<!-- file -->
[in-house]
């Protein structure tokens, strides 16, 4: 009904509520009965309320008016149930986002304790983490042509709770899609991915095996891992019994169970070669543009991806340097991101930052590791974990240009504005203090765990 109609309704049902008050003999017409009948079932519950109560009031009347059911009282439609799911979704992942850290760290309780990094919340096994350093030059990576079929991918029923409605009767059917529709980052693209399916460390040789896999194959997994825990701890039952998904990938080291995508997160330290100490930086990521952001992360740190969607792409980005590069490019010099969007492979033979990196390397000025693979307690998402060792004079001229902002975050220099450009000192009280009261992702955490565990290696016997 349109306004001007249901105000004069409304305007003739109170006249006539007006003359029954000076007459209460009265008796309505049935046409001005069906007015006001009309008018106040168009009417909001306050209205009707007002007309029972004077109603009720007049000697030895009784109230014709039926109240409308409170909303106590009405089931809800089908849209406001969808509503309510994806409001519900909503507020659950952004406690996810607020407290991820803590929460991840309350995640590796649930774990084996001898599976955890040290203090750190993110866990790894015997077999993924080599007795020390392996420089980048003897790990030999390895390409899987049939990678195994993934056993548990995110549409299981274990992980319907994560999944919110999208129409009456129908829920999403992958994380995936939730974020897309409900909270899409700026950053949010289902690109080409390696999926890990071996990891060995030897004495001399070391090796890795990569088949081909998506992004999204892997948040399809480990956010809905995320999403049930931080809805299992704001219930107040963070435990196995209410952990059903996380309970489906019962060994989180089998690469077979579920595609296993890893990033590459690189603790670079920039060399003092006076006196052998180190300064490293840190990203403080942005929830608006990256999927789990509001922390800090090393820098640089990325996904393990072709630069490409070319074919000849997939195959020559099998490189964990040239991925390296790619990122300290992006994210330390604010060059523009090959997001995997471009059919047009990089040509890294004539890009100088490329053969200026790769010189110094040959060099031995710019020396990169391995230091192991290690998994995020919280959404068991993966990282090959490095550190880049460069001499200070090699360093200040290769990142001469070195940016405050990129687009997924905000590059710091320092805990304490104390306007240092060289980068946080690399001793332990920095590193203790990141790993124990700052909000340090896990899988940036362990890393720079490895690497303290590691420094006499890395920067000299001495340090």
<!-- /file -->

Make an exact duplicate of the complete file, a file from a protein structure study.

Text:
[in-house]
């Protein structure tokens, strides 16, 4: 009904509520009965309320008016149930986002304790983490042509709770899609991915095996891992019994169970070669543009991806340097991101930052590791974990240009504005203090765990 109609309704049902008050003999017409009948079932519950109560009031009347059911009282439609799911979704992942850290760290309780990094919340096994350093030059990576079929991918029923409605009767059917529709980052693209399916460390040789896999194959997994825990701890039952998904990938080291995508997160330290100490930086990521952001992360740190969607792409980005590069490019010099969007492979033979990196390397000025693979307690998402060792004079001229902002975050220099450009000192009280009261992702955490565990290696016997 349109306004001007249901105000004069409304305007003739109170006249006539007006003359029954000076007459209460009265008796309505049935046409001005069906007015006001009309008018106040168009009417909001306050209205009707007002007309029972004077109603009720007049000697030895009784109230014709039926109240409308409170909303106590009405089931809800089908849209406001969808509503309510994806409001519900909503507020659950952004406690996810607020407290991820803590929460991840309350995640590796649930774990084996001898599976955890040290203090750190993110866990790894015997077999993924080599007795020390392996420089980048003897790990030999390895390409899987049939990678195994993934056993548990995110549409299981274990992980319907994560999944919110999208129409009456129908829920999403992958994380995936939730974020897309409900909270899409700026950053949010289902690109080409390696999926890990071996990891060995030897004495001399070391090796890795990569088949081909998506992004999204892997948040399809480990956010809905995320999403049930931080809805299992704001219930107040963070435990196995209410952990059903996380309970489906019962060994989180089998690469077979579920595609296993890893990033590459690189603790670079920039060399003092006076006196052998180190300064490293840190990203403080942005929830608006990256999927789990509001922390800090090393820098640089990325996904393990072709630069490409070319074919000849997939195959020559099998490189964990040239991925390296790619990122300290992006994210330390604010060059523009090959997001995997471009059919047009990089040509890294004539890009100088490329053969200026790769010189110094040959060099031995710019020396990169391995230091192991290690998994995020919280959404068991993966990282090959490095550190880049460069001499200070090699360093200040290769990142001469070195940016405050990129687009997924905000590059710091320092805990304490104390306007240092060289980068946080690399001793332990920095590193203790990141790993124990700052909000340090896990899988940036362990890393720079490895690497303290590691420094006499890395920067000299001495340090």